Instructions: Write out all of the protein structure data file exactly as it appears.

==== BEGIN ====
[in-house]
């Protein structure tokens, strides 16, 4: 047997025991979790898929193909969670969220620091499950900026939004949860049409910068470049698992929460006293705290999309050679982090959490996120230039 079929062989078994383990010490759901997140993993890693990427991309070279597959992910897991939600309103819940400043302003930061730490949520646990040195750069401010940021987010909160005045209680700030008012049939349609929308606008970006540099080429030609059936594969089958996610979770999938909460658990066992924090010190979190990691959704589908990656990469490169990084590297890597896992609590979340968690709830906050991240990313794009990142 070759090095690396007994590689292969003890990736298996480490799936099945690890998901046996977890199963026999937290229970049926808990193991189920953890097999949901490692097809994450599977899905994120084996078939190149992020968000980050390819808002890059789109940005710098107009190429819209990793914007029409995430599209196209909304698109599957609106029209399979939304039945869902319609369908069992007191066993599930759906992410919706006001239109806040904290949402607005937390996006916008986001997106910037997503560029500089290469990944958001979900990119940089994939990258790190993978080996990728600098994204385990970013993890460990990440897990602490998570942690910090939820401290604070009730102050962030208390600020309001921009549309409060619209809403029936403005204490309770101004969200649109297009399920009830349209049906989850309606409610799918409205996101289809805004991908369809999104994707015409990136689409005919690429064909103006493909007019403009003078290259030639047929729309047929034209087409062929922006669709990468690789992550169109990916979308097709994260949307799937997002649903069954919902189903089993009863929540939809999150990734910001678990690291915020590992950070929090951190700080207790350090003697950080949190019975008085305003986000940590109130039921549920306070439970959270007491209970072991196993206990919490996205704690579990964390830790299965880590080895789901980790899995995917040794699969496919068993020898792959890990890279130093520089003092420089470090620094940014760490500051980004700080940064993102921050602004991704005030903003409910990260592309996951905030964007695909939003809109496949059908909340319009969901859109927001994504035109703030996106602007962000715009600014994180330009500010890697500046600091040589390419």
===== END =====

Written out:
[in-house]
């Protein structure tokens, strides 16, 4: 047997025991979790898929193909969670969220620091499950900026939004949860049409910068470049698992929460006293705290999309050679982090959490996120230039 079929062989078994383990010490759901997140993993890693990427991309070279597959992910897991939600309103819940400043302003930061730490949520646990040195750069401010940021987010909160005045209680700030008012049939349609929308606008970006540099080429030609059936594969089958996610979770999938909460658990066992924090010190979190990691959704589908990656990469490169990084590297890597896992609590979340968690709830906050991240990313794009990142 070759090095690396007994590689292969003890990736298996480490799936099945690890998901046996977890199963026999937290229970049926808990193991189920953890097999949901490692097809994450599977899905994120084996078939190149992020968000980050390819808002890059789109940005710098107009190429819209990793914007029409995430599209196209909304698109599957609106029209399979939304039945869902319609369908069992007191066993599930759906992410919706006001239109806040904290949402607005937390996006916008986001997106910037997503560029500089290469990944958001979900990119940089994939990258790190993978080996990728600098994204385990970013993890460990990440897990602490998570942690910090939820401290604070009730102050962030208390600020309001921009549309409060619209809403029936403005204490309770101004969200649109297009399920009830349209049906989850309606409610799918409205996101289809805004991908369809999104994707015409990136689409005919690429064909103006493909007019403009003078290259030639047929729309047929034209087409062929922006669709990468690789992550169109990916979308097709994260949307799937997002649903069954919902189903089993009863929540939809999150990734910001678990690291915020590992950070929090951190700080207790350090003697950080949190019975008085305003986000940590109130039921549920306070439970959270007491209970072991196993206990919490996205704690579990964390830790299965880590080895789901980790899995995917040794699969496919068993020898792959890990890279130093520089003092420089470090620094940014760490500051980004700080940064993102921050602004991704005030903003409910990260592309996951905030964007695909939003809109496949059908909340319009969901859109927001994504035109703030996106602007962000715009600014994180330009500010890697500046600091040589390419």